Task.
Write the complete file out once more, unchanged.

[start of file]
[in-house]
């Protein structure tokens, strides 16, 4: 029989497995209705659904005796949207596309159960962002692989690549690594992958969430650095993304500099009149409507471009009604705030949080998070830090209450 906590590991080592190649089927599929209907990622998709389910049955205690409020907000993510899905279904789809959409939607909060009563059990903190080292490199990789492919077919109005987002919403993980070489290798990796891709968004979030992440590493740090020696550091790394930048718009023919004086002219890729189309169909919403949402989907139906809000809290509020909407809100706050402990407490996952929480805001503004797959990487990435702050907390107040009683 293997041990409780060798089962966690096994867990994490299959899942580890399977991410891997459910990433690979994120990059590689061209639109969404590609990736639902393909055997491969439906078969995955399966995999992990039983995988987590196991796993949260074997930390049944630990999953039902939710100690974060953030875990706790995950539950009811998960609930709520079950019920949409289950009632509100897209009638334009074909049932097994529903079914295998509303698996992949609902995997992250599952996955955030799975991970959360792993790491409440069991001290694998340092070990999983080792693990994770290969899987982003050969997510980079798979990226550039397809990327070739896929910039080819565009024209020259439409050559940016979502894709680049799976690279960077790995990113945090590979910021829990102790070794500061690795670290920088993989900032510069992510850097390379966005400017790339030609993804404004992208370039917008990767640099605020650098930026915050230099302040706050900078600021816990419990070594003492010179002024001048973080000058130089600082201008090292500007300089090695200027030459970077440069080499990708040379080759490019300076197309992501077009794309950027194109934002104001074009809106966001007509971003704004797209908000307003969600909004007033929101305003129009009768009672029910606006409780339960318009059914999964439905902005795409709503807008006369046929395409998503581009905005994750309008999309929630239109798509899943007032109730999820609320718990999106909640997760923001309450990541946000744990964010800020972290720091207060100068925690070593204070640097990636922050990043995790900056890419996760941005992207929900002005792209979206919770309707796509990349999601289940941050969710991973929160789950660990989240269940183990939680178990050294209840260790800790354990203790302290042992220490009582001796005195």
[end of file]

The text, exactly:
[in-house]
């Protein structure tokens, strides 16, 4: 029989497995209705659904005796949207596309159960962002692989690549690594992958969430650095993304500099009149409507471009009604705030949080998070830090209450 906590590991080592190649089927599929209907990622998709389910049955205690409020907000993510899905279904789809959409939607909060009563059990903190080292490199990789492919077919109005987002919403993980070489290798990796891709968004979030992440590493740090020696550091790394930048718009023919004086002219890729189309169909919403949402989907139906809000809290509020909407809100706050402990407490996952929480805001503004797959990487990435702050907390107040009683 293997041990409780060798089962966690096994867990994490299959899942580890399977991410891997459910990433690979994120990059590689061209639109969404590609990736639902393909055997491969439906078969995955399966995999992990039983995988987590196991796993949260074997930390049944630990999953039902939710100690974060953030875990706790995950539950009811998960609930709520079950019920949409289950009632509100897209009638334009074909049932097994529903079914295998509303698996992949609902995997992250599952996955955030799975991970959360792993790491409440069991001290694998340092070990999983080792693990994770290969899987982003050969997510980079798979990226550039397809990327070739896929910039080819565009024209020259439409050559940016979502894709680049799976690279960077790995990113945090590979910021829990102790070794500061690795670290920088993989900032510069992510850097390379966005400017790339030609993804404004992208370039917008990767640099605020650098930026915050230099302040706050900078600021816990419990070594003492010179002024001048973080000058130089600082201008090292500007300089090695200027030459970077440069080499990708040379080759490019300076197309992501077009794309950027194109934002104001074009809106966001007509971003704004797209908000307003969600909004007033929101305003129009009768009672029910606006409780339960318009059914999964439905902005795409709503807008006369046929395409998503581009905005994750309008999309929630239109798509899943007032109730999820609320718990999106909640997760923001309450990541946000744990964010800020972290720091207060100068925690070593204070640097990636922050990043995790900056890419996760941005992207929900002005792209979206919770309707796509990349999601289940941050969710991973929160789950660990989240269940183990939680178990050294209840260790800790354990203790302290042992220490009582001796005195």